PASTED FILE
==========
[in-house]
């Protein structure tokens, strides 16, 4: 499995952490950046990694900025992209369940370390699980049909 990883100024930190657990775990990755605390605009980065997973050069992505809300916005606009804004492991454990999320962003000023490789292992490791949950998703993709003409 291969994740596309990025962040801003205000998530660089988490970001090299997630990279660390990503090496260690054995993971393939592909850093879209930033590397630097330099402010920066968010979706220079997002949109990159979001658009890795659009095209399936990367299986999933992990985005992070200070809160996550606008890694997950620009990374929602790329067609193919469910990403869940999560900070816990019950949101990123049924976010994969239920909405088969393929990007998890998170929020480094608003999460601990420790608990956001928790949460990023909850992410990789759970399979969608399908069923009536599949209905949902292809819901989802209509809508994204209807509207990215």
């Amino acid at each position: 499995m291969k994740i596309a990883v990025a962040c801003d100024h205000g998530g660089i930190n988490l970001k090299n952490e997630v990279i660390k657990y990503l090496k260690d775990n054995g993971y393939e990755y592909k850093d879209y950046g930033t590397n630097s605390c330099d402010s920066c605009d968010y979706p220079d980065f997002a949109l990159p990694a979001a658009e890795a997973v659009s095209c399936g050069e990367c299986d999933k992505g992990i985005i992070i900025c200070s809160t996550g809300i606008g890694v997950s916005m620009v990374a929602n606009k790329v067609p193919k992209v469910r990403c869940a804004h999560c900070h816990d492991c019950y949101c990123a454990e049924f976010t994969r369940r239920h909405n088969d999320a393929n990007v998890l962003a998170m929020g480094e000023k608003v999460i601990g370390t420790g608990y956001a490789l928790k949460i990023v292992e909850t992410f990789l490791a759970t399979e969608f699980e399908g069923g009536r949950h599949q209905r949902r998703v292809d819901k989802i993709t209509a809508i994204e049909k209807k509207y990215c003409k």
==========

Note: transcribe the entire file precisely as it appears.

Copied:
[in-house]
């Protein structure tokens, strides 16, 4: 499995952490950046990694900025992209369940370390699980049909 990883100024930190657990775990990755605390605009980065997973050069992505809300916005606009804004492991454990999320962003000023490789292992490791949950998703993709003409 291969994740596309990025962040801003205000998530660089988490970001090299997630990279660390990503090496260690054995993971393939592909850093879209930033590397630097330099402010920066968010979706220079997002949109990159979001658009890795659009095209399936990367299986999933992990985005992070200070809160996550606008890694997950620009990374929602790329067609193919469910990403869940999560900070816990019950949101990123049924976010994969239920909405088969393929990007998890998170929020480094608003999460601990420790608990956001928790949460990023909850992410990789759970399979969608399908069923009536599949209905949902292809819901989802209509809508994204209807509207990215």
């Amino acid at each position: 499995m291969k994740i596309a990883v990025a962040c801003d100024h205000g998530g660089i930190n988490l970001k090299n952490e997630v990279i660390k657990y990503l090496k260690d775990n054995g993971y393939e990755y592909k850093d879209y950046g930033t590397n630097s605390c330099d402010s920066c605009d968010y979706p220079d980065f997002a949109l990159p990694a979001a658009e890795a997973v659009s095209c399936g050069e990367c299986d999933k992505g992990i985005i992070i900025c200070s809160t996550g809300i606008g890694v997950s916005m620009v990374a929602n606009k790329v067609p193919k992209v469910r990403c869940a804004h999560c900070h816990d492991c019950y949101c990123a454990e049924f976010t994969r369940r239920h909405n088969d999320a393929n990007v998890l962003a998170m929020g480094e000023k608003v999460i601990g370390t420790g608990y956001a490789l928790k949460i990023v292992e909850t992410f990789l490791a759970t399979e969608f699980e399908g069923g009536r949950h599949q209905r949902r998703v292809d819901k989802i993709t209509a809508i994204e049909k209807k509207y990215c003409k």